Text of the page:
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General Practice 2023

Treatment for pulmonary embolism (and possible sequelae)

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Treatment for pulmonary embolism (and possible sequelae)
Treatment for pulmonary embolism (and possible sequelae)

In suspected pulmonary embolism, treatment in the hospital can be started even before confirming the diagnosis, and is usually performed with the administration of oxygen and injection of an anticoagulant directly into the vein, which is a drug that helps to prevent that the clot can increase in size or that new clots can form, worsening the situation.

If diagnostic tests, such as chest X-ray or pulmonary angiography, confirm the diagnosis of embolism, the person needs to be hospitalized to continue treatment for more days with anticoagulants and thrombolytics, which are another type of medications that help dissolve clots that already exist.

Pulmonary embolism is a serious condition and should be treated as soon as possible in the hospital, to avoid putting life at risk.If symptoms arise that lead to a suspicion of pulmonary embolism, such as a sudden feeling of shortness of breath, severe cough or severe chest pain, it is advisable to go to the emergency room, to assess the situation and start treatment, if necessary. Learn about other symptoms that may indicate a pulmonary embolism.

Signs of improvement and worsening

Symptom improvement appears a few minutes after emergency treatment with relief of difficulty breathing and decreased chest pain. However, when treatment is not started quickly, signs of worsening may appear, such as difficulty breathing, fainting and a decrease in the amount of oxygen in the body, which can lead to cardiac arrest.

When surgery is necessary

Surgery to treat pulmonary embolism is usually done when the use of anticoagulants and thrombolytics is not enough to improve symptoms and dissolve the clot that is preventing blood from passing to the lung.

In these cases, surgery is required in which the doctor inserts a thin flexible tube, known as a catheter, through an artery in the arm or leg until it reaches the clot in the lung, removing it.

A catheter can also be used to place a filter in the main vein, called the inferior vena cava, preventing clots from moving through the bloodstream towards the lungs. This filter is usually placed on people who cannot take anticoagulant medication.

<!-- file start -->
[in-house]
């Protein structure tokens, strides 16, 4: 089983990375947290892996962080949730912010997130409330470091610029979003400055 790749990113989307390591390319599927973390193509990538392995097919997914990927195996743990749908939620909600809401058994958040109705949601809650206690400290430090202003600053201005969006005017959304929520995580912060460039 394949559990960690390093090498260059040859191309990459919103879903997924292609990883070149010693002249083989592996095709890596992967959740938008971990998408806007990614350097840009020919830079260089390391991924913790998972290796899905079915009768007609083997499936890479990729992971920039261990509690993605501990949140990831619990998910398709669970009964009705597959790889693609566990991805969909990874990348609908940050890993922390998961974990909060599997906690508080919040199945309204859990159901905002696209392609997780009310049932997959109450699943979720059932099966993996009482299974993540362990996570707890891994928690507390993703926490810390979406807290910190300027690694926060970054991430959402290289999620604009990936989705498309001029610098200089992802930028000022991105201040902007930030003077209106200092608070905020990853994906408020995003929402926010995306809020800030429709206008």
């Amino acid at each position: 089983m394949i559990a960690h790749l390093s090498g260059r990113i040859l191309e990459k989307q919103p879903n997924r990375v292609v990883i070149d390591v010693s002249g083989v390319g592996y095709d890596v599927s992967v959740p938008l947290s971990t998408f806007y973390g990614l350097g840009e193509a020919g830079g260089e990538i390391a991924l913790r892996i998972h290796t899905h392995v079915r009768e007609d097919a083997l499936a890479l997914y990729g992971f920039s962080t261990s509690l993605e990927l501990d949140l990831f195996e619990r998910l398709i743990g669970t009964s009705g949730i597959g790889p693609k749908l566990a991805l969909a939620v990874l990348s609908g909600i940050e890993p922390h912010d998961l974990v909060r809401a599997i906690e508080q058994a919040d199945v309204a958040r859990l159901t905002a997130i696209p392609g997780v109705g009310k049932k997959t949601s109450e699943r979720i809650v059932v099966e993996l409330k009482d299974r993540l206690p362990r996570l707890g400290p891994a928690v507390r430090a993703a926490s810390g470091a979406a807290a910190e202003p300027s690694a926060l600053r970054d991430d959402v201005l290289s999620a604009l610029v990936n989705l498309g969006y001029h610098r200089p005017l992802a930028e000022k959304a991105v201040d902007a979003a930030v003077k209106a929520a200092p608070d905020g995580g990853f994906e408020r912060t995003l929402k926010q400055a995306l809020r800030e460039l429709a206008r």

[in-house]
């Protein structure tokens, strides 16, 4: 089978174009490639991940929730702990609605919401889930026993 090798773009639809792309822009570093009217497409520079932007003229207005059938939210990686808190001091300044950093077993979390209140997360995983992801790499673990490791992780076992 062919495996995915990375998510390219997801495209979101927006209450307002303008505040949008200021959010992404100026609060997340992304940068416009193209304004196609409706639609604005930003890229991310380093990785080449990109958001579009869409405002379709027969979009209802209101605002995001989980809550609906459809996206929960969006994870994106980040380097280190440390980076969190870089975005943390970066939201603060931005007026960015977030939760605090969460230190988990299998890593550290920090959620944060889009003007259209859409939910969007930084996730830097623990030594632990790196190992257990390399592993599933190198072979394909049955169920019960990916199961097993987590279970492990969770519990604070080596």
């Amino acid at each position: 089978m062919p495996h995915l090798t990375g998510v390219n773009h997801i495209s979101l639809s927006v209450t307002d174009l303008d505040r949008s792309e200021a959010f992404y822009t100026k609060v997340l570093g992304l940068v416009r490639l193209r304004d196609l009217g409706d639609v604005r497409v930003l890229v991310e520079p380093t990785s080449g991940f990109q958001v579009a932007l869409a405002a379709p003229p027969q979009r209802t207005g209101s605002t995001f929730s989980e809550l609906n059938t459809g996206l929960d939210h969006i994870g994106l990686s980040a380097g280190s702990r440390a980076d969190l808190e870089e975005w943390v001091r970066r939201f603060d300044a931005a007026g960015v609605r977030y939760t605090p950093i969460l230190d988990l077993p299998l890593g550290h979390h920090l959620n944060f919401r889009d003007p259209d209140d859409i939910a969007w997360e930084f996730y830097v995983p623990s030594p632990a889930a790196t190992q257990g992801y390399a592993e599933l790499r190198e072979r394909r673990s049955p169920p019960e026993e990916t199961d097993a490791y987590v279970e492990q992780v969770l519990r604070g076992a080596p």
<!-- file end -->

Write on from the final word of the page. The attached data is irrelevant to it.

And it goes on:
How long do you need to stay in hospital

After eliminating the clot from the lung, it is usually necessary to stay hospitalized to ensure that no new clots appear and to monitor that the oxygen levels in the body are normalized.

When the condition seems to be stabilized, the doctor discharges the patient, but usually also prescribes anticoagulant drugs, such as Warfarin or Heparin, which must continue to be used daily at home, as they keep the blood thin and decrease the risk of re-emergence of a new clot.In addition to these, the doctor may also recommend analgesic drugs to relieve chest pain in the first few days and after treatment.

Possible sequelae of embolism

Since pulmonary embolism prevents the passage of blood to a part of the lung, the first sequel is related to the decrease in gas exchange and, therefore, there is less oxygen available in the blood. When this happens, the heart is overloaded, which makes it work much faster to try to get the same amount of oxygen to the entire body.

Usually the embolism occurs in a small area of ​​the lung and, thus, the person does not suffer serious consequences. However, and although rare, the obstruction can also happen in a larger blood vessel, which is responsible for supplying a greater part of the lung, and in this case the consequences can be more serious because the tissue that does not receive oxygenated blood becomes retracts and there is no gas exchange in that part of the lung.As a result, the person may have a sudden death, which happens suddenly, or they may have pulmonary sequelae, such as pulmonary hypertension.

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